"We don't have a specific player to win games," Manchester City manager Pep Guardiola said earlier this season to explain his side's consistency in a more congested season than ever before. "We have to do it together."
|Manchester City's Algerian midfielder Riyad Mahrez celebrates after scoring a goal during the UEFA Champions League first leg semi-final football match between Paris Saint-Germain (PSG) and Manchester City at the Parc des Princes stadium in Paris on April 28, 2021.(Anne-Christine POUJOULAT / AFP) |
City's strength as a collective was evidenced in Saturday's 2-0 win at Crystal Palace that took them to the brink of a third Premier League title in four years.
Guardiola could afford the luxury of making eight changes from the side that beat Paris Saint-Germain 2-1 in the first leg of their Champions League semi-final and still roll out a starting XI that cost over £350 million ($483 million) to recruit.
Sergio Aguero, Raheem Sterling, Gabriel Jesus, Fernandinho, Ferran Torres and Aymeric Laporte were among those to return against the Eagles having spent the full 90 minutes watching from the bench at the Parc des Princes four days earlier.
Backed by Abu Dhabi ownership, City and Qatari-owned PSG have often been compared for the manner in which they have changed the face of European football over the past decade.
The failed European Super League (ESL) proposals that sought to create guaranteed income and limit costs came as a result of some of the continent's more established powers such as Real Madrid, Barcelona and Manchester United struggling to compete with City and PSG's ability to spend freely on transfers.
However, the manner in which they have used that wealth has been very different.
The French champions sparked hyper-inflation in the transfer market with the 222 million euro ($267 million) capture of Neymar from Barcelona and Kylian Mbappe's 180 million euro move from Monaco in 2017.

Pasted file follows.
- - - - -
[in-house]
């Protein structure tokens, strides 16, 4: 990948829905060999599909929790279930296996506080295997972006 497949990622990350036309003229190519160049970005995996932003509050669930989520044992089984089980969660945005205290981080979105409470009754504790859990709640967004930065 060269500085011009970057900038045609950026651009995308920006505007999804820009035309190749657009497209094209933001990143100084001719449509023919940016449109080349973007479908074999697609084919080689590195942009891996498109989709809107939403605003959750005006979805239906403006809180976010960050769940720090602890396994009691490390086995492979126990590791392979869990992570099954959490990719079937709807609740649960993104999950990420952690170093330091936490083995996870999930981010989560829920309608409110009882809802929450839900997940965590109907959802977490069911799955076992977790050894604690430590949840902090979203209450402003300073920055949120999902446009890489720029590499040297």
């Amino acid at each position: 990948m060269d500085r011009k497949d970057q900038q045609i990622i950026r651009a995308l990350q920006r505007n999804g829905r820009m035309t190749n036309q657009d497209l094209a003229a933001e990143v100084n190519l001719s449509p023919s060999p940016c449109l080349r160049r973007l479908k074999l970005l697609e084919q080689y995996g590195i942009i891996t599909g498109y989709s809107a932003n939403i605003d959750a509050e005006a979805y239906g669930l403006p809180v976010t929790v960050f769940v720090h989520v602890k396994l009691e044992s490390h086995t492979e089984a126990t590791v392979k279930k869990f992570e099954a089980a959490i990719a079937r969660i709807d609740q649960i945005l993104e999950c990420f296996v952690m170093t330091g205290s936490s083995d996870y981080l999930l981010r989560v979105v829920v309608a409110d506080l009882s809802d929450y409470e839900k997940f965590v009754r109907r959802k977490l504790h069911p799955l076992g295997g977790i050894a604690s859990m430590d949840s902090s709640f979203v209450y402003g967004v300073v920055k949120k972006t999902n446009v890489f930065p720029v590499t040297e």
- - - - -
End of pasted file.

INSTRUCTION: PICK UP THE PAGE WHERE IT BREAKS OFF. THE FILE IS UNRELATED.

PSG's run to the final of last year's Champions League for the first time in the club's history and route past Barca and Bayern Munich to reach the last four this season has been built around the two most expensive players in history.
City, by contrast, have so far resisted the temptation to try and smash transfer records by assembling arguably the deepest squad in Europe.
The signing of Ruben Dias for £62 million in September is a club record, but Kevin De Bruyne, Riyad Mahrez, Joao Cancelo, Laporte, Sterling, Rodrigo, Benjamin Mendy, John Stones, Kyle Walker, Bernardo Silva and Nathan Ake are among those also in Guardiola's squad that cost over £40 million.
City's depth won out over PSG's stardust in the first leg.
After a bright first 45 minutes, Neymar and Mbappe were reduced to frustrated spectators as the visitors dominated possession and got their vital away goals from De Bruyne and Mahrez.
Keeping the ball will key to Guardiola's plan for the second leg on Tuesday to minimise PSG's threat on the counter-attack.
"We are good playing in a certain way, we cannot do it another way," said the Catalan coach on how his side cut off the supply to Neymar and Mbappe in the second-half a week ago.
Mbappe alone has scored five goals in PSG's last two away Champions League trips to Guardiola's former clubs Barcelona and Bayern.
But with the French World Cup winner an injury doubt due to a calf strain, the much-maligned PSG supporting cast may need to step up if they are to deny City a first ever Champions League final as reward for their careful squad construction over many seasons.